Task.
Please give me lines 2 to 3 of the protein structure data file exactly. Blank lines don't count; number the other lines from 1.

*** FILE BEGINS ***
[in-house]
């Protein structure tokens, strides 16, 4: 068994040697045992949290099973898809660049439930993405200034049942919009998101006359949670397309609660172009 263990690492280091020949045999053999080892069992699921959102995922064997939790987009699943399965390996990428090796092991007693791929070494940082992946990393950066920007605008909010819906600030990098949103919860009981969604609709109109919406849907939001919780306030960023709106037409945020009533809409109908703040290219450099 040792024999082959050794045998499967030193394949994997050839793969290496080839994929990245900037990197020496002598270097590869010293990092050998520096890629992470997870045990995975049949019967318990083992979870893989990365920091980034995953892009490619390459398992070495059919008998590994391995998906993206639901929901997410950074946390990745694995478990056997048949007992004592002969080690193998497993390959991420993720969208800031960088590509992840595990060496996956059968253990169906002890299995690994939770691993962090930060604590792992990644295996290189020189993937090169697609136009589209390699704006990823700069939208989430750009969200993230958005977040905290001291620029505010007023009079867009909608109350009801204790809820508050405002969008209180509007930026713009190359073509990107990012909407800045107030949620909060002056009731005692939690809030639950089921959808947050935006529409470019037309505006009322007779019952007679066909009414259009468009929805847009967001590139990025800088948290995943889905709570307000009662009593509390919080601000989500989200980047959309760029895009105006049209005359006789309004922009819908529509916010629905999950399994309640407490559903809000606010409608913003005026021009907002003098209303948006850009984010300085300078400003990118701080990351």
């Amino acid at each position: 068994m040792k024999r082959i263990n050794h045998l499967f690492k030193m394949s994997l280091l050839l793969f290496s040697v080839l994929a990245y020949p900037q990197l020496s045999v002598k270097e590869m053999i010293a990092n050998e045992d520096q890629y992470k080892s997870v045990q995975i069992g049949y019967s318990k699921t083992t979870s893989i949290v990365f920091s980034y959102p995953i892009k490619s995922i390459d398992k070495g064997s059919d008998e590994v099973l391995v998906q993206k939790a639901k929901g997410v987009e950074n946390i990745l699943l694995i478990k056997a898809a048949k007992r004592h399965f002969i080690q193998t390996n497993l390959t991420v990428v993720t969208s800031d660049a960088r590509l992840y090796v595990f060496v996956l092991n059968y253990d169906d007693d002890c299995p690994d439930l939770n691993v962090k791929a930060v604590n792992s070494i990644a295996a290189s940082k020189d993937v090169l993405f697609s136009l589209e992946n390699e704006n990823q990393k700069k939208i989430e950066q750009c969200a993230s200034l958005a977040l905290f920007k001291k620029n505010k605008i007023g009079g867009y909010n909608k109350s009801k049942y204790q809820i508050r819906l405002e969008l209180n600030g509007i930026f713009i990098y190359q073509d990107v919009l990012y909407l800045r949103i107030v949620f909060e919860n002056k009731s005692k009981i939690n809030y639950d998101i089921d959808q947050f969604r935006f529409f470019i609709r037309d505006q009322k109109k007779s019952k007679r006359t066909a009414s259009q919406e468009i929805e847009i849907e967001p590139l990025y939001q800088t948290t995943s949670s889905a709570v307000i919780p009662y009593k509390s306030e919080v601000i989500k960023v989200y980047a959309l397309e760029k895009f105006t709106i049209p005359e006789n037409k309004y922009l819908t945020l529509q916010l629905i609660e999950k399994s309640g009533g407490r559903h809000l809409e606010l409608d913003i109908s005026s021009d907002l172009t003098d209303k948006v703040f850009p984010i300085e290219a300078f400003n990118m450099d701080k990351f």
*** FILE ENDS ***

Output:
């Protein structure tokens, strides 16, 4: 068994040697045992949290099973898809660049439930993405200034049942919009998101006359949670397309609660172009 263990690492280091020949045999053999080892069992699921959102995922064997939790987009699943399965390996990428090796092991007693791929070494940082992946990393950066920007605008909010819906600030990098949103919860009981969604609709109109919406849907939001919780306030960023709106037409945020009533809409109908703040290219450099 040792024999082959050794045998499967030193394949994997050839793969290496080839994929990245900037990197020496002598270097590869010293990092050998520096890629992470997870045990995975049949019967318990083992979870893989990365920091980034995953892009490619390459398992070495059919008998590994391995998906993206639901929901997410950074946390990745694995478990056997048949007992004592002969080690193998497993390959991420993720969208800031960088590509992840595990060496996956059968253990169906002890299995690994939770691993962090930060604590792992990644295996290189020189993937090169697609136009589209390699704006990823700069939208989430750009969200993230958005977040905290001291620029505010007023009079867009909608109350009801204790809820508050405002969008209180509007930026713009190359073509990107990012909407800045107030949620909060002056009731005692939690809030639950089921959808947050935006529409470019037309505006009322007779019952007679066909009414259009468009929805847009967001590139990025800088948290995943889905709570307000009662009593509390919080601000989500989200980047959309760029895009105006049209005359006789309004922009819908529509916010629905999950399994309640407490559903809000606010409608913003005026021009907002003098209303948006850009984010300085300078400003990118701080990351």
């Amino acid at each position: 068994m040792k024999r082959i263990n050794h045998l499967f690492k030193m394949s994997l280091l050839l793969f290496s040697v080839l994929a990245y020949p900037q990197l020496s045999v002598k270097e590869m053999i010293a990092n050998e045992d520096q890629y992470k080892s997870v045990q995975i069992g049949y019967s318990k699921t083992t979870s893989i949290v990365f920091s980034y959102p995953i892009k490619s995922i390459d398992k070495g064997s059919d008998e590994v099973l391995v998906q993206k939790a639901k929901g997410v987009e950074n946390i990745l699943l694995i478990k056997a898809a048949k007992r004592h399965f002969i080690q193998t390996n497993l390959t991420v990428v993720t969208s800031d660049a960088r590509l992840y090796v595990f060496v996956l092991n059968y253990d169906d007693d002890c299995p690994d439930l939770n691993v962090k791929a930060v604590n792992s070494i990644a295996a290189s940082k020189d993937v090169l993405f697609s136009l589209e992946n390699e704006n990823q990393k700069k939208i989430e950066q750009c969200a993230s200034l958005a977040l905290f920007k001291k620029n505010k605008i007023g009079g867009y909010n909608k109350s009801k049942y204790q809820i508050r819906l405002e969008l209180n600030g509007i930026f713009i990098y190359q073509d990107v919009l990012y909407l800045r949103i107030v949620f909060e919860n002056k009731s005692k009981i939690n809030y639950d998101i089921d959808q947050f969604r935006f529409f470019i609709r037309d505006q009322k109109k007779s019952k007679r006359t066909a009414s259009q919406e468009i929805e847009i849907e967001p590139l990025y939001q800088t948290t995943s949670s889905a709570v307000i919780p009662y009593k509390s306030e919080v601000i989500k960023v989200y980047a959309l397309e760029k895009f105006t709106i049209p005359e006789n037409k309004y922009l819908t945020l529509q916010l629905i609660e999950k399994s309640g009533g407490r559903h809000l809409e606010l409608d913003i109908s005026s021009d907002l172009t003098d209303k948006v703040f850009p984010i300085e290219a300078f400003n990118m450099d701080k990351f």